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"Every child should have mud pies, grasshoppers, waterbugs, tadpoles, frogs & turtles, elderberries, wild strawberries, acorns, hickory nuts, trees to climb, animals to pet, hayfields, pine cones, rocks to roll, sand, snakes, huckleberries and hornets – and any child who has been deprived of these has been deprived of the best part of his education." -Luther Burbank 1849 - 1926
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Solutions For Green We also publish California Green Solutions and a series of blogs about healthy living solutions.

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Preventing Obesity is about Community Planning and Individual Activity

The California Endowmenthas published a report entitled, "Preventing Obesity in California". Here are a few excepts, but the report bears reading if you are fighting the "middle age bulge"...or have children at risk.

According to the Centers for Disease Control and Prevention, the majority of children of all ages in the United States do not get enough physical activity, with fully one-third considered inactive. In California, one in three children is considered overweight, with four in 10 estimated to be unfit. In some California school districts, fully half of all children are overweight.

Obese children are at greater risk for a number of health problems, including Type 2 diabetes, high blood pressure, high blood lipids, asthma, sleep apnea, early maturation, orthopedic problems and depression. Before 1992, Type 2 diabetes (previously known as adultonset diabetes) accounted for 2 to 4 percent of all childhood diabetes cases. Today that proportion has reached 45 percent.

Today, addressing the obesity crisis requires both individual and community level interventions–supported by institutional practices and policies–that emphasize healthier eating and activity and in all settings, including homes, schools, neighborhoods, health care and the media.

Reversing the upsurge of overweight and physical activity among Californians will require the involvement of everyone. And the public seems to be willing to take on the challenge. A study commissioned by The California Endowment found that nearly all Californians (92 percent) believe the problem of childhood obesity is serious, and eight in 10 think the problem has worsened.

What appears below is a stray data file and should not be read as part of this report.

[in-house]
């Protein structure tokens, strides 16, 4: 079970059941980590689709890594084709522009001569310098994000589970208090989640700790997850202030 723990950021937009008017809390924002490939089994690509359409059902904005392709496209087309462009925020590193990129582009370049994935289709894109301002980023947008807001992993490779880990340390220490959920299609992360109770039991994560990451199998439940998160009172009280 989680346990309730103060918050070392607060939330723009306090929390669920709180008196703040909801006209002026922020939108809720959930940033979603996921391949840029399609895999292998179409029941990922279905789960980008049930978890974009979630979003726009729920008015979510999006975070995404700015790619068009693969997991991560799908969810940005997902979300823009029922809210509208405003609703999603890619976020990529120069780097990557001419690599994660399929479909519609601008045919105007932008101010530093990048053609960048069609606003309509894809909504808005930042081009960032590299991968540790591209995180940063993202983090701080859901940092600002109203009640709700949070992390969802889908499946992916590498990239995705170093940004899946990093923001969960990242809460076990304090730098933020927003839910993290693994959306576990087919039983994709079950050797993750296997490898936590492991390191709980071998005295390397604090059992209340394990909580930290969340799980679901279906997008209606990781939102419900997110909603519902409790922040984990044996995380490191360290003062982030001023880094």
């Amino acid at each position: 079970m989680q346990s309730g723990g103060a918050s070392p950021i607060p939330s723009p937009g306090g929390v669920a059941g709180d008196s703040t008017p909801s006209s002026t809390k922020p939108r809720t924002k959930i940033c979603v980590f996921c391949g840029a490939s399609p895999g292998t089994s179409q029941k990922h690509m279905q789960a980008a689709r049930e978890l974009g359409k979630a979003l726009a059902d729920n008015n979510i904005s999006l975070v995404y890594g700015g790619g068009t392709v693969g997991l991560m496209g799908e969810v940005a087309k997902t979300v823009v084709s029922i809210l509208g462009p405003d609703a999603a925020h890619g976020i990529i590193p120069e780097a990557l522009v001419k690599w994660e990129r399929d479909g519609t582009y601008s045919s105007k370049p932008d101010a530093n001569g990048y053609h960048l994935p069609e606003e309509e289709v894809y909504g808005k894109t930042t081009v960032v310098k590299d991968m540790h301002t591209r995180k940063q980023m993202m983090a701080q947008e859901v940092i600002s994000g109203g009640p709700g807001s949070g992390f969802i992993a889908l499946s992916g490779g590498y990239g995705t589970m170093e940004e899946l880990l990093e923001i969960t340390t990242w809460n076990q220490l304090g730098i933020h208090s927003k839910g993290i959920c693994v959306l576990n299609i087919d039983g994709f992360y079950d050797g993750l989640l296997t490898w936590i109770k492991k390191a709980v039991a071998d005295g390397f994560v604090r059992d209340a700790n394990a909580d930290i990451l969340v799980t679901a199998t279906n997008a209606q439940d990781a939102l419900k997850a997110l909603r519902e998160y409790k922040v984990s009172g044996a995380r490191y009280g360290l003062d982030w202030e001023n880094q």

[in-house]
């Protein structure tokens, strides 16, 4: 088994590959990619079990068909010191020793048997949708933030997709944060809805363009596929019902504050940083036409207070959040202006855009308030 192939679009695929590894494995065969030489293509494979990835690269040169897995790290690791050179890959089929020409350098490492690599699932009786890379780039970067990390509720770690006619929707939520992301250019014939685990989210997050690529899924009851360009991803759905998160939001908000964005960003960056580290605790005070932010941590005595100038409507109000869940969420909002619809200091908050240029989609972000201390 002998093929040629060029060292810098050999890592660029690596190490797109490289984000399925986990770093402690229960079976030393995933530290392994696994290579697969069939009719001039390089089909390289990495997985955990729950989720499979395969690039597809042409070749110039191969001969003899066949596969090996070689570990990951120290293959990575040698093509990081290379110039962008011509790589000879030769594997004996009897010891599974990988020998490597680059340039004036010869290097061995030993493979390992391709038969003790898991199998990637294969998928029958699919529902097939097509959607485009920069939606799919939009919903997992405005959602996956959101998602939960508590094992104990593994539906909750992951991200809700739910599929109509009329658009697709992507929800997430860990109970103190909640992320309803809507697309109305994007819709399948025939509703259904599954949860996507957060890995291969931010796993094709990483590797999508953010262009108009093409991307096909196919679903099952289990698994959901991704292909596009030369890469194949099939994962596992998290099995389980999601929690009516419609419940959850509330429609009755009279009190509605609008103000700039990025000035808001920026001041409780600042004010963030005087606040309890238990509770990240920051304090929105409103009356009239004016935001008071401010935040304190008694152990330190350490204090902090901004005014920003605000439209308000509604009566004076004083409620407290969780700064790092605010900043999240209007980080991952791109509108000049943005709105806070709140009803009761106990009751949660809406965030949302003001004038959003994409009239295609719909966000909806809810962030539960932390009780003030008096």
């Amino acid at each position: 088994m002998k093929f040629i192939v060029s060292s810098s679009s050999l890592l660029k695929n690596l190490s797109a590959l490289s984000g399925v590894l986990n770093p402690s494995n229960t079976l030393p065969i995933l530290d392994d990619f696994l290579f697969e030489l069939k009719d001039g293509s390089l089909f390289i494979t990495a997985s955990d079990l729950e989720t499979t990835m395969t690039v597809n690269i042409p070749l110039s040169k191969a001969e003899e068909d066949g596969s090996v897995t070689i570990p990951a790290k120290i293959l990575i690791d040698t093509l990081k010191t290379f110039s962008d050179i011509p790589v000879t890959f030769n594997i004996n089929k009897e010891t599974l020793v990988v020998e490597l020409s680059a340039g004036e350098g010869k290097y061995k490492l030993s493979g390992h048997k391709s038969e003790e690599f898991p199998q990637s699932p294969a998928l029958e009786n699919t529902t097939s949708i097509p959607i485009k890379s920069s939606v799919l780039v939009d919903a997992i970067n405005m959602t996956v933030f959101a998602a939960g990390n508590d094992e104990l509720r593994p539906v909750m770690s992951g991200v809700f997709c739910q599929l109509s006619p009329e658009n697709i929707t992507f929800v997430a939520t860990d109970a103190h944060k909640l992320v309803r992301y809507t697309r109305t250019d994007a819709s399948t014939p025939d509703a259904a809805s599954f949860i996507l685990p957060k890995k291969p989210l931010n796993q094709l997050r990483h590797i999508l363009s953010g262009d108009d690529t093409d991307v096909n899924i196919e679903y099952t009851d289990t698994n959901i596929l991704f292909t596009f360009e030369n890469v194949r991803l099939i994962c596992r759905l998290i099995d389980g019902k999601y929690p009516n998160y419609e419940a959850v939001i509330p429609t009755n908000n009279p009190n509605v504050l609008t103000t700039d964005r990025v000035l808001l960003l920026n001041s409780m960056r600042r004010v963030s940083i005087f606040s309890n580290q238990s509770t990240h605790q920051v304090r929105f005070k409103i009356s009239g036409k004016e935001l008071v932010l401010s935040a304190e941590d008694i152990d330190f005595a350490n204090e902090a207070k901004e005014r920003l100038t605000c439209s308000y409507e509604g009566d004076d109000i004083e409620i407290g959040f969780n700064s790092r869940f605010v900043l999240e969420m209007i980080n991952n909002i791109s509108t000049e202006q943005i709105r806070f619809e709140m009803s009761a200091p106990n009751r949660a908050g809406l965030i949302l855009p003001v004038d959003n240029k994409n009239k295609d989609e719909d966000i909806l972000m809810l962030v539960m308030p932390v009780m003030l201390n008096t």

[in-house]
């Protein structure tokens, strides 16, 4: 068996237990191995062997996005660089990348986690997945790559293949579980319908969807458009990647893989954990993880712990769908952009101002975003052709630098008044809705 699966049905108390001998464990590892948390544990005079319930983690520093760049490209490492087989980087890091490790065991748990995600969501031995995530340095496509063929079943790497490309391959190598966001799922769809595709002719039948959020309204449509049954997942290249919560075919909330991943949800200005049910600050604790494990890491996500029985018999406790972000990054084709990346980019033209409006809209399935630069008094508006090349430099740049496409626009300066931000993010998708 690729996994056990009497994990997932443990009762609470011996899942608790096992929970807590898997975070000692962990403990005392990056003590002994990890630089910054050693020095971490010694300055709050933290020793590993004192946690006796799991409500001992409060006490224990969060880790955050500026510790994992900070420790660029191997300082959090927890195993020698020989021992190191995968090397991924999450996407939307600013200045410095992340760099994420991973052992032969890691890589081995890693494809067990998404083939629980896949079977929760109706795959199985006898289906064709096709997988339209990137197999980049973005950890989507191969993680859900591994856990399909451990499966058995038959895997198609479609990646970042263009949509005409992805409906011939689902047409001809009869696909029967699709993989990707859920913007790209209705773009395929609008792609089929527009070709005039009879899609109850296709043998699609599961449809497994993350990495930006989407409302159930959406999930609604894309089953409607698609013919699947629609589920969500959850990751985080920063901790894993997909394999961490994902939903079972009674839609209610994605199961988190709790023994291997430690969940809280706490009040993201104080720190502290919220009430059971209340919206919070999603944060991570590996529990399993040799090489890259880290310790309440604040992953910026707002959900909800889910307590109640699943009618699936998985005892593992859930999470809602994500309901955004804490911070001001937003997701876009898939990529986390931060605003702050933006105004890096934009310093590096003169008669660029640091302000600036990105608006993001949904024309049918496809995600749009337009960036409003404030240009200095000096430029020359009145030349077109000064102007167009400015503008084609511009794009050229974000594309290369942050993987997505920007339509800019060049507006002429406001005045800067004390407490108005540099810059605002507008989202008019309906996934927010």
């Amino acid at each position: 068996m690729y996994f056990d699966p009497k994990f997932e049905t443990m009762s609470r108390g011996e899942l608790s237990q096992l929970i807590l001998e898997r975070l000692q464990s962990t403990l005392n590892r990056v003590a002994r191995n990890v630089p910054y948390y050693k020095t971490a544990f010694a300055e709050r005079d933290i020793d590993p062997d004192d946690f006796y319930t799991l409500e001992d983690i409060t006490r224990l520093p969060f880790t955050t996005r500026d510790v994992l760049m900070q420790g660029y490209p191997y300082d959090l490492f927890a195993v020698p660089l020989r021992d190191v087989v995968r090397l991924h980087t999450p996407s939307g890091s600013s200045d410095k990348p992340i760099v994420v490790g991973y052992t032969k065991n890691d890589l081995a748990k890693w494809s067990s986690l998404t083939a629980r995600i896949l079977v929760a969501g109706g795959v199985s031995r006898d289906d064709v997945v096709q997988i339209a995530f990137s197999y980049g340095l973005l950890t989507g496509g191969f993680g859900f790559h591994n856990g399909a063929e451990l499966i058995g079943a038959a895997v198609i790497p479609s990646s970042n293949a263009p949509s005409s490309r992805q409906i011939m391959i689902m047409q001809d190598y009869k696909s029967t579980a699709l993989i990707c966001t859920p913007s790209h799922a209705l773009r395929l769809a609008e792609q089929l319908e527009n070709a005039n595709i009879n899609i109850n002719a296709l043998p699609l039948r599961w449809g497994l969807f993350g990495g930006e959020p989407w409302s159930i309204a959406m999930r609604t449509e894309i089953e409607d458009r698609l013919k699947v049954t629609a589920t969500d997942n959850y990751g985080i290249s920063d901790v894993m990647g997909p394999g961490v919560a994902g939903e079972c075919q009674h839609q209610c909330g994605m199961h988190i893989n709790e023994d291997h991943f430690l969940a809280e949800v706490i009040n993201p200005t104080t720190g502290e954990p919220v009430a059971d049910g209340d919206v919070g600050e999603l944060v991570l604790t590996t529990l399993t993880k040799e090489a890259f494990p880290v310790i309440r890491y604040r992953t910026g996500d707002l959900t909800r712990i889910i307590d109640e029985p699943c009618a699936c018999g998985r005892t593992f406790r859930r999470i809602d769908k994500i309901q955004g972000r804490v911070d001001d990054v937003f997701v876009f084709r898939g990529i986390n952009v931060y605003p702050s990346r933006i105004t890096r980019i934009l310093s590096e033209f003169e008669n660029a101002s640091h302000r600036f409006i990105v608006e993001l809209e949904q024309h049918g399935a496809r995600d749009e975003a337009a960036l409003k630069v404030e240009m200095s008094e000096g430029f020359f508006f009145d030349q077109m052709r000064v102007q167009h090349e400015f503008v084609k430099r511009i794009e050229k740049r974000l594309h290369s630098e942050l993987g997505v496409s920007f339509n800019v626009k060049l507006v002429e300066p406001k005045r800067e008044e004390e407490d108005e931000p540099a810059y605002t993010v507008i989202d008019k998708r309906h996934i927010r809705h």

Interestingly, the majority of Californians opt for a community approach to resolve the crisis, such as improvements to school health environments and fast food restaurant and nutrition labeling...

Studies have linked the obesity epidemic to several environmental factors, including:

  • Excessive food portions, such as “super size”
  • Excessive consumption of high-calorie, high-fat, low-nutrient food, snacks and soft drinks
  • Lack of easily accessible places for physical activity, such as safe parks and bike paths
  • Insufficient physical activity opportunities for children in schools and after-school programs
  • Excessive time spent watching TV or playing video games
  • Limited access to supermarkets, farmers’ markets and other venues that carry affordable fresh produce in low-income neighborhoods
  • Widespread marketing of high-calorie, lownutrient cereals, snacks and drinks to children
  • Limited opportunities to be active at worksites
Since this blog is a member of the "marketing and advertising" culture, I must also mention the policy goals related to communications ... that are as much a matter of ethics as they are health.

Marketing and Advertising:

  • Eliminate marketing of unhealthy foods on school grounds and in after-school programs, including through textbooks, print materials and other advertising.
  • Reduce and, ultimately, eliminate television and Internet advertising for unhealthy foods aimed at children.
  • Increase the marketing and availability of healthy food choices and reduce portion size of restaurant meals, including fast food.
My husband and I frequently share a meal at a restaurant, now that middle age physique doesn't require the large portions that are served. But maybe those large portions aren't healthy for younger people, either! Rather than giving customers the evil eye when they share a meal -- maybe the staff should be looking at reducing the portions they serve and prices they charge. People like the variety of dining out as much as they like the food. They would eat out more often if their health and billfold warranted it.

Restaurants are in the "health business" -- furnishing nutrition for the well being of their customers. Where does responsible nutrition through portion sizes, ingredients and emotional ploys enter the business strategy equation?

Again...a matter of ethics as much as economics...